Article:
In a probate proceeding, Respondent appeals from so much of an order of the Surrogate’s Court, dated April 13, 2005, as, upon its application to fix an attorney’s fee, fixed its fee at the principal sum of $109,620, inclusive of reimbursement of a handwriting expert’s fee of $60,884, and directed the petitioner to refund to Plaintiff the sum of $25,391, and the latter cross-appeals from so much of the same order as partially dismissed her counterclaim, in effect, to reduce the sum owed as reimbursement to the petitioner for the handwriting expert’s fee.The order is modified, on the law and as a matter of discretion, by (1) deleting the provision thereof awarding the petitioner attorney and expert fees in the sum of $109,620 and substituting therefor a provision awarding the petitioner attorney and expert fees in the sum of $58,736, and (2) deleting the provision thereof directing the petitioner to reimburse the respondent the sum of $25,391, and substituting therefor a provision directing the petitioner to reimburse the respondent the sum of $76,275; as so modified, the order is affirmed insofar as appealed and cross-appealed from, without costs or disbursements.
It is settled that the determination of a reasonable attorney’s fee in a matter concerning an estate lies within the sound discretion of the Surrogate’s Court. Where, as here, a dispute arises over the terms of a retainer agreement, the responsibility of interpreting the agreement rests with the Surrogate’s Court. In cases of doubt and ambiguity, an agreement between a client and the attorney must be construed most favorably to the client. Here, the Surrogate’s Court properly construed the subject retainer agreement between the petitioner and the respondent.
However, Respondent is correct that the amount of $60,884 which was included in the principal sum awarded to her as reimbursement for the handwriting expert’s fee was excessive and unreasonable. In our opinion, the appropriate and reasonable amount for the services of the handwriting expert under the facts and circumstances of this case should have been $10,000. Thus, the total award to her should have been $58,736. Since it has already paid $135,011 to respondent, she is entitled to be reimbursed the sum of $76,275.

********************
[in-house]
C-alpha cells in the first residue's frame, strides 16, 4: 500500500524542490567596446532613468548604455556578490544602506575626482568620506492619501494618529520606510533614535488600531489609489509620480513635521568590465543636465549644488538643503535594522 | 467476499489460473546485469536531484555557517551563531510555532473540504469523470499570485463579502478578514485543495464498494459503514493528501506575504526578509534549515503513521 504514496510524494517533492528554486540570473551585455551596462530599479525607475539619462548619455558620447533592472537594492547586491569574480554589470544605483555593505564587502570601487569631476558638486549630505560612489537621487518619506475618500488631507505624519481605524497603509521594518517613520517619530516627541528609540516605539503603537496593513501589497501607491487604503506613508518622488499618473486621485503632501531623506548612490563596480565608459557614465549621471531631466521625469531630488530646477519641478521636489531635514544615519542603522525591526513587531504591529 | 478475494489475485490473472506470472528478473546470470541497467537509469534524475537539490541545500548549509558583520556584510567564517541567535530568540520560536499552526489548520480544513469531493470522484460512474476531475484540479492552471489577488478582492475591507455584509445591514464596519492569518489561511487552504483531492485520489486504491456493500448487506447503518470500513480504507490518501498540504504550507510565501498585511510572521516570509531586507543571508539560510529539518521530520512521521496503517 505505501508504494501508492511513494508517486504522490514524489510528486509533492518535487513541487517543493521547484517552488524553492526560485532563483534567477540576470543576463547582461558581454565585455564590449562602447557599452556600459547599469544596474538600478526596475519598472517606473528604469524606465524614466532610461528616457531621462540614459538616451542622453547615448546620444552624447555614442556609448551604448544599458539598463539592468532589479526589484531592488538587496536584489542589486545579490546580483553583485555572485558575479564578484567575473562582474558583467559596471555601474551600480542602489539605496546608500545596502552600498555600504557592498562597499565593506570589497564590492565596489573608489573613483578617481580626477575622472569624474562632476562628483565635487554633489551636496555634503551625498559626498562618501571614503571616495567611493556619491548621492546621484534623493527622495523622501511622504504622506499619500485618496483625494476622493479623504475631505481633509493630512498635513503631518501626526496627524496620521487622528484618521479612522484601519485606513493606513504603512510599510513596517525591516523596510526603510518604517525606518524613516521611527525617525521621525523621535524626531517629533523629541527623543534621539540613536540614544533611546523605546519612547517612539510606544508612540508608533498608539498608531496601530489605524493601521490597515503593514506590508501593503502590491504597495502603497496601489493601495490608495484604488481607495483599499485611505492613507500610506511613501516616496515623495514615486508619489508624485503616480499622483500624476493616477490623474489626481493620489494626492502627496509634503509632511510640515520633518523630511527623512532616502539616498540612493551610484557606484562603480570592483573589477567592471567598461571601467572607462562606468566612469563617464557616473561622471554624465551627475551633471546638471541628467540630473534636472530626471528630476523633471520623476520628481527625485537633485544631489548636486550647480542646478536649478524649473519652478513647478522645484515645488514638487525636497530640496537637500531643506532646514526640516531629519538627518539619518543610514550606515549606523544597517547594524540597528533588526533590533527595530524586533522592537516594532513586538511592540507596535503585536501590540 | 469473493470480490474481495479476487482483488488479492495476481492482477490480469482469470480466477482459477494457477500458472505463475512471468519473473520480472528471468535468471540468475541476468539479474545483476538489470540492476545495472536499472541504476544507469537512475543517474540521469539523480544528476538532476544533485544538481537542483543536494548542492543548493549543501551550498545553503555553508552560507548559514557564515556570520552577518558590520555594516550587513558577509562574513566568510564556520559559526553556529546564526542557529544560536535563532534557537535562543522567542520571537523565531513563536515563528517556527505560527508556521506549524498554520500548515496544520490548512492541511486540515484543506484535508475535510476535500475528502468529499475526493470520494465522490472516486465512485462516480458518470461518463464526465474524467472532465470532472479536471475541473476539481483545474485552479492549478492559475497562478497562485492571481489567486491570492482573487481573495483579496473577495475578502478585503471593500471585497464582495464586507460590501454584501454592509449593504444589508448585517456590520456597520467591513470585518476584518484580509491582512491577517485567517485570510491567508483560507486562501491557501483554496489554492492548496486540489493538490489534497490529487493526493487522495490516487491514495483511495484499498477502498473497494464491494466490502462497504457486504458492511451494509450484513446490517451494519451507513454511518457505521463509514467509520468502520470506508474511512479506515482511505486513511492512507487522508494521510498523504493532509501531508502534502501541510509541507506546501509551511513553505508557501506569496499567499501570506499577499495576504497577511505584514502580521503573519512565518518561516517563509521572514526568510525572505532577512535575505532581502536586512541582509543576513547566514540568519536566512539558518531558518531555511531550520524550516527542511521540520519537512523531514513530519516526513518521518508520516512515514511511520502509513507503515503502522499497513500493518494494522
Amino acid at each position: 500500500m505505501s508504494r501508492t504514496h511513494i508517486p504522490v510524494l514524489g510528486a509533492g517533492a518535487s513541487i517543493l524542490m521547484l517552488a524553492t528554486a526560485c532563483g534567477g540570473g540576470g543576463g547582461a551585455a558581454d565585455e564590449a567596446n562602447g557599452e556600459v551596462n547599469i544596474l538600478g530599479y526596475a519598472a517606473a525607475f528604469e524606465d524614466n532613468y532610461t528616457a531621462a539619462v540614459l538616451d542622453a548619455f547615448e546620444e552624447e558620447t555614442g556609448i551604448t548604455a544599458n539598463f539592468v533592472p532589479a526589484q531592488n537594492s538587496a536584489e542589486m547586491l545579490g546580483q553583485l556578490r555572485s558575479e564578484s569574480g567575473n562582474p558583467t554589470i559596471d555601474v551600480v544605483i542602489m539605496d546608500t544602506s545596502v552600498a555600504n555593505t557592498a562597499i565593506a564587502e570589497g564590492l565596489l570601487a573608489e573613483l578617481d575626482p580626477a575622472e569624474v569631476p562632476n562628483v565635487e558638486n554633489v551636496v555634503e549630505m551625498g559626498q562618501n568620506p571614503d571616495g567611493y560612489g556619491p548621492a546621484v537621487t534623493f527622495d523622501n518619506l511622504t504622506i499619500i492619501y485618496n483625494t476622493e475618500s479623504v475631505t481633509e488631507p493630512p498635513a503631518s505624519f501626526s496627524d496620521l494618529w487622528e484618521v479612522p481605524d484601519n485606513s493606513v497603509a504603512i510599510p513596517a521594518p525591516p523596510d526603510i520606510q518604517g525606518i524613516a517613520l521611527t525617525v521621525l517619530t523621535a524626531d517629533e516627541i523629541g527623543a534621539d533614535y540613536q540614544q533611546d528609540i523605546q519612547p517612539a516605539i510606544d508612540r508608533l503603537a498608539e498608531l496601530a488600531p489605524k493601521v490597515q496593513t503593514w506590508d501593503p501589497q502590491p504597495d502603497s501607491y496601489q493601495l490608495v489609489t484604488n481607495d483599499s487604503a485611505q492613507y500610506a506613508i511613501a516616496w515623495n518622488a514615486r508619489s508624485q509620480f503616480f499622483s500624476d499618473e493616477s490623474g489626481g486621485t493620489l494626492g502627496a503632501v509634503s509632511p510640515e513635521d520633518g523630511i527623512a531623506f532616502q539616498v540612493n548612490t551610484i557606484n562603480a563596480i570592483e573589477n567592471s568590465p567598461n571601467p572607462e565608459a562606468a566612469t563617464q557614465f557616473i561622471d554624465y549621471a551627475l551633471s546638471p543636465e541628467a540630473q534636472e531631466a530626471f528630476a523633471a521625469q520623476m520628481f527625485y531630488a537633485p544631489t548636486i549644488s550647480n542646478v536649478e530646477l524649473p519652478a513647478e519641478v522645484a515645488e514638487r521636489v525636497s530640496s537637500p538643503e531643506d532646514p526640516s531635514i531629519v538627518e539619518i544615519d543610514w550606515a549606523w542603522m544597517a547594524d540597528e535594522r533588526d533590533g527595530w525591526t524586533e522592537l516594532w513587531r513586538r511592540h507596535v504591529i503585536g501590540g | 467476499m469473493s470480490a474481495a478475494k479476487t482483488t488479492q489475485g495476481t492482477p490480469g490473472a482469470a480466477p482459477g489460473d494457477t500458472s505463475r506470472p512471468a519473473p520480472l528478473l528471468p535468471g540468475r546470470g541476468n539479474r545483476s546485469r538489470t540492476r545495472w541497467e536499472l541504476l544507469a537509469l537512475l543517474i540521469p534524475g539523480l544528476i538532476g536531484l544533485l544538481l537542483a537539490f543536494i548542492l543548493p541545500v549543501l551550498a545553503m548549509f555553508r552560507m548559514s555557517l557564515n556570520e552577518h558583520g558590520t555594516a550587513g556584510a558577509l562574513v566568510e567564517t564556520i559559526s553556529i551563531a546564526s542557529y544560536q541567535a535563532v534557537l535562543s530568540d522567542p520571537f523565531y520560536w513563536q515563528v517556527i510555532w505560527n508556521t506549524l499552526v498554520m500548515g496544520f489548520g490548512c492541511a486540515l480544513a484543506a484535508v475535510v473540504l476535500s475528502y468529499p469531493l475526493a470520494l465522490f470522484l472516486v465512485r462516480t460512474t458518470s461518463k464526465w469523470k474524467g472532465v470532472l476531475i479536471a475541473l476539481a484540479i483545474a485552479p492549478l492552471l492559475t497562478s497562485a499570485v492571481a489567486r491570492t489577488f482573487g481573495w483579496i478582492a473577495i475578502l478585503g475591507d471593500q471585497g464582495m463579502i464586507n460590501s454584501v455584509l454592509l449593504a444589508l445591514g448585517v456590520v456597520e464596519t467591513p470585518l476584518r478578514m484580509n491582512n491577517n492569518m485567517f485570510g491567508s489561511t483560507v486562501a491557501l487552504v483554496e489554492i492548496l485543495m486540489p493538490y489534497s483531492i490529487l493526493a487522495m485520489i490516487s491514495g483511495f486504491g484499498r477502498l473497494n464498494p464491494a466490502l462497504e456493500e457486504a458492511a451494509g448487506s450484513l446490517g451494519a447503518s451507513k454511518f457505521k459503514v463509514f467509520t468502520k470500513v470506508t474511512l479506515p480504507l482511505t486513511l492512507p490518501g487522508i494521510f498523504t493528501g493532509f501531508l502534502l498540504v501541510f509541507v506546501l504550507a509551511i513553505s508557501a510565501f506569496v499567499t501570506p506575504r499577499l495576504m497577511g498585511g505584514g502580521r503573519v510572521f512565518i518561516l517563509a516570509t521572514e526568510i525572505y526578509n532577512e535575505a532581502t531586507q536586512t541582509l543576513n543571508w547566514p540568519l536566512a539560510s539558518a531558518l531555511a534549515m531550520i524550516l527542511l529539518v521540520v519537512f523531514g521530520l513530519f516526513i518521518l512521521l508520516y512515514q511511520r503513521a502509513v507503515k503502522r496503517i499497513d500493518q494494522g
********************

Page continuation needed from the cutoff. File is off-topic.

A Motion on an appeal from an order of the Surrogate’s Court, Kings County, dated April 13, 2005, inter alia, to strike pages 228-307 and 318 from the record on appeal on the ground that the material contained therein is dehors the record, and to strike stated portions of the brief on the ground that they refer to matter dehors the record. By decision and order on motion of this Court dated February 10, 2006, those branches of the motion were referred to the panel of Justices hearing the appeal for determination upon the argument or submission of the appeal.
Upon the papers filed in support of the motion and the papers filed in opposition thereto, and upon the submission of the appeal, it is Ordered that the branches of the motion which are to strike pages 228-307 and 318 from the record on appeal and to strike stated portions of the brief of Seth Rubenstein, P.C., are granted, and those portions of the record and brief have not been considered on the appeal.
In another estate case, the Court is satisfied on all the proof that the decedent executed the propounded instrument in conformity with the provisions of Decedent Estate Law, § 21, and that at its execution she was of sound mind, free from restraint and fully competent to make a will.
An irregularity appears on the first page of the instrument in that paragraph ‘First’ is followed by paragraph ‘Third’ with the page cut across horizontally between the two paragraphs and held together by transparent adhesive tape, thereby rendering this page about an inch shorter than the second page of the instrument. The proponent has filed a conformed carbon copy of the instrument obtained from his attorney’s files and the attorney-draftsman testified that it was an exact copy of the original, as executed. The first page of this copy contains paragraph ‘Second’ in which the proponent is given a legacy of $1,000. It is obvious that paragraph ‘Second’ was excised from the propounded instrument.
The Court is satisfied on all the evidence that at the time the propounded instrument was executed it contained said paragraph ‘Second’ and was thereafter retained by decedent until her death. The partial revocation attempted by the excision of said paragraph is ineffectual since the formalities required by Decedent Estate Law, § 34, were not followed. The will must therefore stand as originally executed.
The propounded instrument is entitled to probate in its original form as the will of the decedent. The decree should incorporate the instrument as thus admitted. Submit decree accordingly.
Here in Stephen Bilkis and Associates, our attorneys are here to assist you in drafting a last will and testament. This is to ensure that the dispositions contained therein are allowed by law.